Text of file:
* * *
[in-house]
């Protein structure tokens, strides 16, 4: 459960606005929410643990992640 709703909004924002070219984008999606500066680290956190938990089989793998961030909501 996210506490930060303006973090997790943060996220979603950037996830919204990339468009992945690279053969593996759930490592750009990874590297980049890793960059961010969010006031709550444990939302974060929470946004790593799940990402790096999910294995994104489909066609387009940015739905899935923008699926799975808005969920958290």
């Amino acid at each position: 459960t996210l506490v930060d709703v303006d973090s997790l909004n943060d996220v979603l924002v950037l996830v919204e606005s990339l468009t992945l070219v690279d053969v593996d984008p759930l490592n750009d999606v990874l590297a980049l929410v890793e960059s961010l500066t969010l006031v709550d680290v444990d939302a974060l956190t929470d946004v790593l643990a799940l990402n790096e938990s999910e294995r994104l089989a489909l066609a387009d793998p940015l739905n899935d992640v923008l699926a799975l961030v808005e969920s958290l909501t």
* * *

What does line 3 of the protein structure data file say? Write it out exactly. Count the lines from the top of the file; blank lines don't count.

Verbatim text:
């Amino acid at each position: 459960t996210l506490v930060d709703v303006d973090s997790l909004n943060d996220v979603l924002v950037l996830v919204e606005s990339l468009t992945l070219v690279d053969v593996d984008p759930l490592n750009d999606v990874l590297a980049l929410v890793e960059s961010l500066t969010l006031v709550d680290v444990d939302a974060l956190t929470d946004v790593l643990a799940l990402n790096e938990s999910e294995r994104l089989a489909l066609a387009d793998p940015l739905n899935d992640v923008l699926a799975l961030v808005e969920s958290l909501t």